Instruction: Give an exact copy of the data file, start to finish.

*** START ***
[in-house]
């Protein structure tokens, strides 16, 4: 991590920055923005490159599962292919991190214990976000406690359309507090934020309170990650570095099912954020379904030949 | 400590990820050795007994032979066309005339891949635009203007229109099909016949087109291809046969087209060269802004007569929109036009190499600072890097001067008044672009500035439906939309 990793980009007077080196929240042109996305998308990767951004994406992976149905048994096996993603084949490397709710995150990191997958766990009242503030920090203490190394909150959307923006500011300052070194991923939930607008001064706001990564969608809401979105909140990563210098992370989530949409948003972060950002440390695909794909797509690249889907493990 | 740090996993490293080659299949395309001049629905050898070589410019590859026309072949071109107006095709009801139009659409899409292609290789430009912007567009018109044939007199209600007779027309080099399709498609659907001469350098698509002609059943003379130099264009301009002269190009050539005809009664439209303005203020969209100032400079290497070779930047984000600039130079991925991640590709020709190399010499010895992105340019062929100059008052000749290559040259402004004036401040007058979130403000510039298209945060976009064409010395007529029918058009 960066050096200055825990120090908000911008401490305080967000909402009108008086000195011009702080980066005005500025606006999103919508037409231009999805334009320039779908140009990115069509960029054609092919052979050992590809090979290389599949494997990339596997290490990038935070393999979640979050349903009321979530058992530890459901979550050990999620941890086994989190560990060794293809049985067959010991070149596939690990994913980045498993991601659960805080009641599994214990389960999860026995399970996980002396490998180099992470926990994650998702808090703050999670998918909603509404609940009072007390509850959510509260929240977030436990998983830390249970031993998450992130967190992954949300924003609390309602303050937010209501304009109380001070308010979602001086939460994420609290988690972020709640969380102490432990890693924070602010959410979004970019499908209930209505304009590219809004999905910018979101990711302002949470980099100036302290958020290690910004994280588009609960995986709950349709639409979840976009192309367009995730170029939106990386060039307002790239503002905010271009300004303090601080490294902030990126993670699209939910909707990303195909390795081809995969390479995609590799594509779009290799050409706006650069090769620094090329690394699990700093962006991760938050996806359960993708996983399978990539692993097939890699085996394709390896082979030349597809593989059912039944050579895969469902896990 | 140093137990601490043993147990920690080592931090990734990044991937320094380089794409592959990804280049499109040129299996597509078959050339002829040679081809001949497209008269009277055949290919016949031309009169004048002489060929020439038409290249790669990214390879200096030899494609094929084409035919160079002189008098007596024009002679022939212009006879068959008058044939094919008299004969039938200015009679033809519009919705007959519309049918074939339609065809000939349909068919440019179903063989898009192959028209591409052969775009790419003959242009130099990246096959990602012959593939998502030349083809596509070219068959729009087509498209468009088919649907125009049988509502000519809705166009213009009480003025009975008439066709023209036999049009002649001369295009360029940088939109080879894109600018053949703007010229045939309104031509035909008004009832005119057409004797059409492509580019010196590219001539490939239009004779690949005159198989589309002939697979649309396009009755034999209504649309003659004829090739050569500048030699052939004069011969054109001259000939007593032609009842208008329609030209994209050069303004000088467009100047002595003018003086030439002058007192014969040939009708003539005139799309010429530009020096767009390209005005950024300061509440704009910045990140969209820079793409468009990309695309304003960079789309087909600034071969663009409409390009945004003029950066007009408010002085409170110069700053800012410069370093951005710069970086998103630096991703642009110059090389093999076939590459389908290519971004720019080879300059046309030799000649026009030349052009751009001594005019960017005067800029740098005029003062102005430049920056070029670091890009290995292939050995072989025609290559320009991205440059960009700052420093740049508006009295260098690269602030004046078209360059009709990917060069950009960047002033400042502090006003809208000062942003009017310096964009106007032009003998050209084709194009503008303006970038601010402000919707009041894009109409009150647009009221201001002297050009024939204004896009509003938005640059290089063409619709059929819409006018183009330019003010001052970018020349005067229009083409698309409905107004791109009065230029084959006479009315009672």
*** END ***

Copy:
[in-house]
């Protein structure tokens, strides 16, 4: 991590920055923005490159599962292919991190214990976000406690359309507090934020309170990650570095099912954020379904030949 | 400590990820050795007994032979066309005339891949635009203007229109099909016949087109291809046969087209060269802004007569929109036009190499600072890097001067008044672009500035439906939309 990793980009007077080196929240042109996305998308990767951004994406992976149905048994096996993603084949490397709710995150990191997958766990009242503030920090203490190394909150959307923006500011300052070194991923939930607008001064706001990564969608809401979105909140990563210098992370989530949409948003972060950002440390695909794909797509690249889907493990 | 740090996993490293080659299949395309001049629905050898070589410019590859026309072949071109107006095709009801139009659409899409292609290789430009912007567009018109044939007199209600007779027309080099399709498609659907001469350098698509002609059943003379130099264009301009002269190009050539005809009664439209303005203020969209100032400079290497070779930047984000600039130079991925991640590709020709190399010499010895992105340019062929100059008052000749290559040259402004004036401040007058979130403000510039298209945060976009064409010395007529029918058009 960066050096200055825990120090908000911008401490305080967000909402009108008086000195011009702080980066005005500025606006999103919508037409231009999805334009320039779908140009990115069509960029054609092919052979050992590809090979290389599949494997990339596997290490990038935070393999979640979050349903009321979530058992530890459901979550050990999620941890086994989190560990060794293809049985067959010991070149596939690990994913980045498993991601659960805080009641599994214990389960999860026995399970996980002396490998180099992470926990994650998702808090703050999670998918909603509404609940009072007390509850959510509260929240977030436990998983830390249970031993998450992130967190992954949300924003609390309602303050937010209501304009109380001070308010979602001086939460994420609290988690972020709640969380102490432990890693924070602010959410979004970019499908209930209505304009590219809004999905910018979101990711302002949470980099100036302290958020290690910004994280588009609960995986709950349709639409979840976009192309367009995730170029939106990386060039307002790239503002905010271009300004303090601080490294902030990126993670699209939910909707990303195909390795081809995969390479995609590799594509779009290799050409706006650069090769620094090329690394699990700093962006991760938050996806359960993708996983399978990539692993097939890699085996394709390896082979030349597809593989059912039944050579895969469902896990 | 140093137990601490043993147990920690080592931090990734990044991937320094380089794409592959990804280049499109040129299996597509078959050339002829040679081809001949497209008269009277055949290919016949031309009169004048002489060929020439038409290249790669990214390879200096030899494609094929084409035919160079002189008098007596024009002679022939212009006879068959008058044939094919008299004969039938200015009679033809519009919705007959519309049918074939339609065809000939349909068919440019179903063989898009192959028209591409052969775009790419003959242009130099990246096959990602012959593939998502030349083809596509070219068959729009087509498209468009088919649907125009049988509502000519809705166009213009009480003025009975008439066709023209036999049009002649001369295009360029940088939109080879894109600018053949703007010229045939309104031509035909008004009832005119057409004797059409492509580019010196590219001539490939239009004779690949005159198989589309002939697979649309396009009755034999209504649309003659004829090739050569500048030699052939004069011969054109001259000939007593032609009842208008329609030209994209050069303004000088467009100047002595003018003086030439002058007192014969040939009708003539005139799309010429530009020096767009390209005005950024300061509440704009910045990140969209820079793409468009990309695309304003960079789309087909600034071969663009409409390009945004003029950066007009408010002085409170110069700053800012410069370093951005710069970086998103630096991703642009110059090389093999076939590459389908290519971004720019080879300059046309030799000649026009030349052009751009001594005019960017005067800029740098005029003062102005430049920056070029670091890009290995292939050995072989025609290559320009991205440059960009700052420093740049508006009295260098690269602030004046078209360059009709990917060069950009960047002033400042502090006003809208000062942003009017310096964009106007032009003998050209084709194009503008303006970038601010402000919707009041894009109409009150647009009221201001002297050009024939204004896009509003938005640059290089063409619709059929819409006018183009330019003010001052970018020349005067229009083409698309409905107004791109009065230029084959006479009315009672």